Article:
A key area of spaniel training is that of steadiness and stopping on the whistle.
In the shooting environment you will need your spaniel to stop when he flushes game and when you are handling him onto retrieves.
The use of the stop whistle builds on the other areas of training that you will have undertaken and builds on the sit command and hand signal.
Stopping on the whistle is a key area of spaniel work and will be one of the most important and probably demanding aspects of your spaniel training. With some care, thought and persistence your spaniel will soon stop when you blow your whistle and should do so every time.
Why do we need a spaniel to stop on the whistle?
Teaching a spaniel to stop on the whistle is the basis of steadiness to stopping when we are out on a shoot, beating or walked up shooting for example.
If you consider the scene, we are walking up, looking for game, shotgun under arm.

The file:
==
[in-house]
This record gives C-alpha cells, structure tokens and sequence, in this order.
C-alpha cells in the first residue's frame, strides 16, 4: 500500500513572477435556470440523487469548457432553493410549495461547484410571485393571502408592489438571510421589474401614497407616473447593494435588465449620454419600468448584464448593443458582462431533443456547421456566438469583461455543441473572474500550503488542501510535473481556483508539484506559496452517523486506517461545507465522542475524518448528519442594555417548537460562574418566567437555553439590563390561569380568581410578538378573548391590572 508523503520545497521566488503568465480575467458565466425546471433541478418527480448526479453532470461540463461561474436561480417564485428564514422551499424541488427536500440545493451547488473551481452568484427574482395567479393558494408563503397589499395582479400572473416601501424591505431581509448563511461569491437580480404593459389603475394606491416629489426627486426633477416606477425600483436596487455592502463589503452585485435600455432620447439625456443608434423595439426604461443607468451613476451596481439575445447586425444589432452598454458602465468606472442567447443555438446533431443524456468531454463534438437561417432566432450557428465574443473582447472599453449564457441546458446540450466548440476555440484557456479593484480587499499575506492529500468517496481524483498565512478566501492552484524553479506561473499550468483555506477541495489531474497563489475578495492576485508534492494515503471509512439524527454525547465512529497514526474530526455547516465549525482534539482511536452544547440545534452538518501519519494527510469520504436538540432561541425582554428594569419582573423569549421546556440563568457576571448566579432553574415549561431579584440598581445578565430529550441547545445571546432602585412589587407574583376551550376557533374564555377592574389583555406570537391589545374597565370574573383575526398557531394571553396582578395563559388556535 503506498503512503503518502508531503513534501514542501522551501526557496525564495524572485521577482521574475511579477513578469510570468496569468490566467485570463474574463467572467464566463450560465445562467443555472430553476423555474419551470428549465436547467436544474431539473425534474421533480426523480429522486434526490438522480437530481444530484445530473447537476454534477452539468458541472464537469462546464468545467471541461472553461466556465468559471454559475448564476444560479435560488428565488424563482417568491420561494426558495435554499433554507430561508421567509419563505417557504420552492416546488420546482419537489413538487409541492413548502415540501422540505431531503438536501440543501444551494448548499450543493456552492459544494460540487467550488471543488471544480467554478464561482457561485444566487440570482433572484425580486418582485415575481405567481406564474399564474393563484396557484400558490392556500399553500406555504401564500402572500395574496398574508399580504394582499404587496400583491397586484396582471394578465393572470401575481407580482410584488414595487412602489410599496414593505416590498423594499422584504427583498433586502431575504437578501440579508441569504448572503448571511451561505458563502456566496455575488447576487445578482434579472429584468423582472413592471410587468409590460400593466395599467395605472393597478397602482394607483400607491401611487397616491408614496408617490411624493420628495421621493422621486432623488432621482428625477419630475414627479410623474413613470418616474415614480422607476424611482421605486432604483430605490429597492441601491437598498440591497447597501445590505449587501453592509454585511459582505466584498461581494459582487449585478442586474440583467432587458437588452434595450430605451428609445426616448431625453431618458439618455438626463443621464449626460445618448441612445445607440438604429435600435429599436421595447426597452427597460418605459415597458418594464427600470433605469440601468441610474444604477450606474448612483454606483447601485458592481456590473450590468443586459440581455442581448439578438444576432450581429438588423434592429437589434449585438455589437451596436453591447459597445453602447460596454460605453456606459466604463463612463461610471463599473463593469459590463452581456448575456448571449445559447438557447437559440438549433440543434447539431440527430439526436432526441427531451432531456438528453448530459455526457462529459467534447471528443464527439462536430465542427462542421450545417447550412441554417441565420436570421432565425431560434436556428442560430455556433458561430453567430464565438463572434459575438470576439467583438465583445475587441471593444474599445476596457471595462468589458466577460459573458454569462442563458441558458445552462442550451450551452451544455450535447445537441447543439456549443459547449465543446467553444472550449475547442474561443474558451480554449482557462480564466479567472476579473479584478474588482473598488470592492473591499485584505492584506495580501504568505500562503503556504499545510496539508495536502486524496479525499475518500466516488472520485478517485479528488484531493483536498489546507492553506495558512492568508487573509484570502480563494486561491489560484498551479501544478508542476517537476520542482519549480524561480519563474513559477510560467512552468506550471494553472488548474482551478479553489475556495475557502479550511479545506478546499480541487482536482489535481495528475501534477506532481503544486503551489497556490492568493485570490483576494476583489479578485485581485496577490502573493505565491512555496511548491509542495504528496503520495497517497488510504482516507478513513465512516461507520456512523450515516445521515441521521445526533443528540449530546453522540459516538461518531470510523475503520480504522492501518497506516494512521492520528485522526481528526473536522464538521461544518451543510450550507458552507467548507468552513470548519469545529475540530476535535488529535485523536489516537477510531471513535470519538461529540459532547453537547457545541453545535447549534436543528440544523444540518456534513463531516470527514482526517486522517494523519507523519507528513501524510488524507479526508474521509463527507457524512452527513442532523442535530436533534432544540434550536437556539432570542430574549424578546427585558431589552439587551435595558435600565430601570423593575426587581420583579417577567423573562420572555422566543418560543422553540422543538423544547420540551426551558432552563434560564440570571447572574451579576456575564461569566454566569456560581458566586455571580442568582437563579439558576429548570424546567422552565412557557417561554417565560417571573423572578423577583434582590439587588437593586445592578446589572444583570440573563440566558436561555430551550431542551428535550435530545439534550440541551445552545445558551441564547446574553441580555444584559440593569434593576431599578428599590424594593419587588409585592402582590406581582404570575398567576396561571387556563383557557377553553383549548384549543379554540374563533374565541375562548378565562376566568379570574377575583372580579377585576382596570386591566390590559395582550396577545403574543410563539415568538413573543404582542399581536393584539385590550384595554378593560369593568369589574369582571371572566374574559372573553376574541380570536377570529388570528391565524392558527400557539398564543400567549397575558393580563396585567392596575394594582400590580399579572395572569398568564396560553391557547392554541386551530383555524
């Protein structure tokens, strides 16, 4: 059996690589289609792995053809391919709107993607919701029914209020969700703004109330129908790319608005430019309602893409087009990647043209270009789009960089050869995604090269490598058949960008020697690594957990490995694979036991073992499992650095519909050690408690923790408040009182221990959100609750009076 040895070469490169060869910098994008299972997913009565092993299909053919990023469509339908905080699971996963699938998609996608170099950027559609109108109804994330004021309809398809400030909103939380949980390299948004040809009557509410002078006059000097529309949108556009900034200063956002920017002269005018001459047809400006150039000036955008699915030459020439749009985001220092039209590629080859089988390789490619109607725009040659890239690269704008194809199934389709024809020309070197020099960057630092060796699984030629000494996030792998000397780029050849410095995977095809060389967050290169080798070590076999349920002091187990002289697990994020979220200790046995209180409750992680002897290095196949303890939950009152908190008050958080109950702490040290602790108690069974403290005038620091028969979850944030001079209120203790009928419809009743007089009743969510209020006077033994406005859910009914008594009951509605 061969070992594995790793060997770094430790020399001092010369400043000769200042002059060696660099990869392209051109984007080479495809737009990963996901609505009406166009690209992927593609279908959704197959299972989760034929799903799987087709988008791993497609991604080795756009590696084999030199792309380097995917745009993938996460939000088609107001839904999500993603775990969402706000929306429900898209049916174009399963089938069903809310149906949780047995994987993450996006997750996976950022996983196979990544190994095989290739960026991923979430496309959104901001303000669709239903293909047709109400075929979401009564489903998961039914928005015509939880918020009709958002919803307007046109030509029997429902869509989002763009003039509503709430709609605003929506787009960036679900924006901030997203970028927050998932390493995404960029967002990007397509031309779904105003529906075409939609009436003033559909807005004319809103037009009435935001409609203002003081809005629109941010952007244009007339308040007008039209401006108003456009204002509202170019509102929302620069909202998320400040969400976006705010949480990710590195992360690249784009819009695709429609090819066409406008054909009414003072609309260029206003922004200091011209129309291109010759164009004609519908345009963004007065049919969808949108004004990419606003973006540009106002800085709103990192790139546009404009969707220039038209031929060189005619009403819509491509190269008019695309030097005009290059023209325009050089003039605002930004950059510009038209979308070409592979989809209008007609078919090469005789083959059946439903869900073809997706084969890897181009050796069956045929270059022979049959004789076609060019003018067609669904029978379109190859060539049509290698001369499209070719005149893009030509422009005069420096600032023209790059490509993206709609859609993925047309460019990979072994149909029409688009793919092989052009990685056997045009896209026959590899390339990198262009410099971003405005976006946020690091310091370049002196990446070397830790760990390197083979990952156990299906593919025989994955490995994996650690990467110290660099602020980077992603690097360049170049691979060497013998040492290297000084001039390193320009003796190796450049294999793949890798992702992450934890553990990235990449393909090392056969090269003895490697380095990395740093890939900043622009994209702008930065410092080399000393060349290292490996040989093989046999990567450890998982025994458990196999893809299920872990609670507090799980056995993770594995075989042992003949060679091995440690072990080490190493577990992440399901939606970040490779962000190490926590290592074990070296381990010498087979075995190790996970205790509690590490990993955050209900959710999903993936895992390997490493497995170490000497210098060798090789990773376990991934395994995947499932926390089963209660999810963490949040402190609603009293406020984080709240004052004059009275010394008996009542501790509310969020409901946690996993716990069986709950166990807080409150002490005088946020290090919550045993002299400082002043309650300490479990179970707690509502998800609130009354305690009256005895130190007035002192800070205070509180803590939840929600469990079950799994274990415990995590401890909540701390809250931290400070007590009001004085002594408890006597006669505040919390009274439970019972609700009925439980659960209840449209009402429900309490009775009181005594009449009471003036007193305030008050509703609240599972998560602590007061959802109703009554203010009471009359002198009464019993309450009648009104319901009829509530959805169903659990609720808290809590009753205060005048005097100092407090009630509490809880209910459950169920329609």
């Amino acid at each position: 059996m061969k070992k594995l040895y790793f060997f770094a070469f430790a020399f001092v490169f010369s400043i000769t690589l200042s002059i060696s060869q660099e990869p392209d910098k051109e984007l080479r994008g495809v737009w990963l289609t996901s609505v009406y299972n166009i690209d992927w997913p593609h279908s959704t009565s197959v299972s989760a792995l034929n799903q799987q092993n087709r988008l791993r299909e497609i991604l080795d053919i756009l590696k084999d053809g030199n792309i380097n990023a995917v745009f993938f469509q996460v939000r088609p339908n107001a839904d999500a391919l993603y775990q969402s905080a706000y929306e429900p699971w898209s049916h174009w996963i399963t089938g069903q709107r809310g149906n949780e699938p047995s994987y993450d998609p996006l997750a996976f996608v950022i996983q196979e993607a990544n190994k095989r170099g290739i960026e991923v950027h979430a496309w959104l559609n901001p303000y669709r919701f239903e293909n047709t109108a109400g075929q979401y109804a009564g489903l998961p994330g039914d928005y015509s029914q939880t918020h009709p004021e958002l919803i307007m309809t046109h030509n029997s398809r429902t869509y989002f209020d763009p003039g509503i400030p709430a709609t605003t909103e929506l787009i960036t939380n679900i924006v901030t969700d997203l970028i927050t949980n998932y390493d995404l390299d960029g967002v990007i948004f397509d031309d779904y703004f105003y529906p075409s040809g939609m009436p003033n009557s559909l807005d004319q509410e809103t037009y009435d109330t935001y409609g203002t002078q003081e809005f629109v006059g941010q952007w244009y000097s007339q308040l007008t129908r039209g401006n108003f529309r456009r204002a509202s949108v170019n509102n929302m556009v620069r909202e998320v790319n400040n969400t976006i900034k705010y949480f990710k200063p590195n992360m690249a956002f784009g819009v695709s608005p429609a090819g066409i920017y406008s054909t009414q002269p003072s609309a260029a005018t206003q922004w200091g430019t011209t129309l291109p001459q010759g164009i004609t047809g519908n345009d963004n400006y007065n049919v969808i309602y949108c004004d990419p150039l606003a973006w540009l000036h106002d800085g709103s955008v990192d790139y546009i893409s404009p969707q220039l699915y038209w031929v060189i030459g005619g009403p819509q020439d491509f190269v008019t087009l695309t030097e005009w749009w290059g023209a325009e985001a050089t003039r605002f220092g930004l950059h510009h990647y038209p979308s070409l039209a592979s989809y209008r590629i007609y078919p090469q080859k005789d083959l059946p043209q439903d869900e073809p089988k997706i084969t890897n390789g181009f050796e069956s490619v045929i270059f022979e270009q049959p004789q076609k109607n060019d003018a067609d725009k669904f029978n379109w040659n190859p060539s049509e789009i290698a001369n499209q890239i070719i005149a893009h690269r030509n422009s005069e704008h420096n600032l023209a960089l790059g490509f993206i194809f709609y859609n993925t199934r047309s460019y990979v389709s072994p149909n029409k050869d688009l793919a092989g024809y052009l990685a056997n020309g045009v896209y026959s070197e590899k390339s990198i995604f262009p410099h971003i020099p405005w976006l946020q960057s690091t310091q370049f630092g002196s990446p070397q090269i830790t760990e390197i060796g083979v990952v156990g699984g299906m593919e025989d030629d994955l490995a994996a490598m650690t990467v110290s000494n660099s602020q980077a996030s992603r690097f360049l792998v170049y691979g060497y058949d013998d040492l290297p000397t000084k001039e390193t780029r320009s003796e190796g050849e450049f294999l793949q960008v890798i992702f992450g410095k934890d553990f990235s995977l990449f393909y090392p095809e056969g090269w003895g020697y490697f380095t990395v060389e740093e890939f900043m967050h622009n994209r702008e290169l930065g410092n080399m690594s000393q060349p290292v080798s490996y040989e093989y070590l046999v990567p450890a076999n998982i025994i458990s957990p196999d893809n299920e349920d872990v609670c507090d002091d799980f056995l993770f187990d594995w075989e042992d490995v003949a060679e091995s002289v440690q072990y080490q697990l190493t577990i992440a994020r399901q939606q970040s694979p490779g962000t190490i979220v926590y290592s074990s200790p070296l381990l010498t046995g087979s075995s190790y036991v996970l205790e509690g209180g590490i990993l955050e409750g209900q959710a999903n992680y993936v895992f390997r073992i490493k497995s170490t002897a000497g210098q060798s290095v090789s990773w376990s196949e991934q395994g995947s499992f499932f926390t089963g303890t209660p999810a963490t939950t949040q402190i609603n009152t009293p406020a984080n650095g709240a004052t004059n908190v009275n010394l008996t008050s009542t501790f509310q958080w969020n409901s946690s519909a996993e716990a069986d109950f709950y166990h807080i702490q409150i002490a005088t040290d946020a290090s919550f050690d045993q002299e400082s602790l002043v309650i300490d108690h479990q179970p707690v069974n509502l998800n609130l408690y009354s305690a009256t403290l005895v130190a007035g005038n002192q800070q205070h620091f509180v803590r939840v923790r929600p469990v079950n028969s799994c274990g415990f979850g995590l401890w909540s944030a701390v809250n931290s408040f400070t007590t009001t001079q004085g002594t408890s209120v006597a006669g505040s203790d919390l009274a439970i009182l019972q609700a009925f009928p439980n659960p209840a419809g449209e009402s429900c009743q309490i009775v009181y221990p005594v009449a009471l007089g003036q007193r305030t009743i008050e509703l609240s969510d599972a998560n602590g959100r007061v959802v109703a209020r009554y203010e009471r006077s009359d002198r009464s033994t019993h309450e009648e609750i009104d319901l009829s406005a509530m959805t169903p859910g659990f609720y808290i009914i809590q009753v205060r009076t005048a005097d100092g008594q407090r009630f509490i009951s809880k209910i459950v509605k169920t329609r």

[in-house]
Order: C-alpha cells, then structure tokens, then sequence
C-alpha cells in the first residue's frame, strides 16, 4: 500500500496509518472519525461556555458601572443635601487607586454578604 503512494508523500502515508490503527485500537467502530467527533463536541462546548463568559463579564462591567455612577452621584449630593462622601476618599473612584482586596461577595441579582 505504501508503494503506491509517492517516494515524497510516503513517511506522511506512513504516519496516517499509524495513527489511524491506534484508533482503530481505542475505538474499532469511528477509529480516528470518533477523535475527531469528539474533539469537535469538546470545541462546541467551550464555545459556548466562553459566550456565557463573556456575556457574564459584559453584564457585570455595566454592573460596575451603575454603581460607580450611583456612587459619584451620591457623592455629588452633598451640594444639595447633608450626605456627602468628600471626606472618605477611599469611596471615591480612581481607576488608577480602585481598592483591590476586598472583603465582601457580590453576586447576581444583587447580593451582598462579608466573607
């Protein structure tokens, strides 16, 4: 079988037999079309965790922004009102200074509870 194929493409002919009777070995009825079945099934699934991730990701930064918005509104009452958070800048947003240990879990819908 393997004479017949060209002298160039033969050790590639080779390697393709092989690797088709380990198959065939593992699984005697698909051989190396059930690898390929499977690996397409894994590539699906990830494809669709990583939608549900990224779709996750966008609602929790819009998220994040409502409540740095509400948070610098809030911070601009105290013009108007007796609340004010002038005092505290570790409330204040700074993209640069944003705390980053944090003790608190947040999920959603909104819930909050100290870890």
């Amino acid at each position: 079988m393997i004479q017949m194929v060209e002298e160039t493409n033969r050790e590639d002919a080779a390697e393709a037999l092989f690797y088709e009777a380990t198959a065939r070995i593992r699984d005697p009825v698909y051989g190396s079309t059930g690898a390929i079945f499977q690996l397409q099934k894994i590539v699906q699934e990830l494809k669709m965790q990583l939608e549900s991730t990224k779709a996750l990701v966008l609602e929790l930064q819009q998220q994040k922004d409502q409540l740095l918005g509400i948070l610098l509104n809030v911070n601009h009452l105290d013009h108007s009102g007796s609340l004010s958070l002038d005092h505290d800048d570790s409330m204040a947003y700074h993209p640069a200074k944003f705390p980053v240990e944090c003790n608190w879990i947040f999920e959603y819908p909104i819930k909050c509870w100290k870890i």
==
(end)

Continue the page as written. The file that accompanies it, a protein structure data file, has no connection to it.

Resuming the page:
Our spaniel is out ahead of us, hunting the ground. A pheasant gets up, or a rabbit breaks cover.
Now, if our dog chases the game then we cannot take the shot, to do so would be stupid and dangerous, there’s a chance that we would shoot the dog.
So we lose the shot, the game escapes, the dog comes back when he feels like it – it’s tricky to get a dog back when he is in the full ‘blood to the head’ experience of chasing an animal.
And we get frustrated.
Rather than take the chance, we work with our young spaniel to steady him to the whistle first.
This serves several purposes.
First, we are able to have more control over him in general, not just when he finds game.
We can stop him when hunting which we might need to do, to maybe adjust clothing, take a breather, decide which way we are going etc etc.
Secondly, if our dog is compliant to the stop whistle, then we can stop him when he finds game and prevent him from chasing after it – which is what we need.
Overall, a dog that stops to the whistle is safer, easier to control and much more capable as a gundog and pleasant to work with.
Before training a gundog to stop on the whistle
If you have been reading the articles on the site that I have written then you’ll have seen that one of the first stages in training a spaniel puppy was that of the ‘sit’ or ‘hup’ command, where we get our puppy to sit down when told.
This is an easy command to introduce your puppy to and, if you haven’t done this then you must start with the basics, you cannot work towards whistle steadiness and stopping on the whistle before you’ve got compliance with the sit command.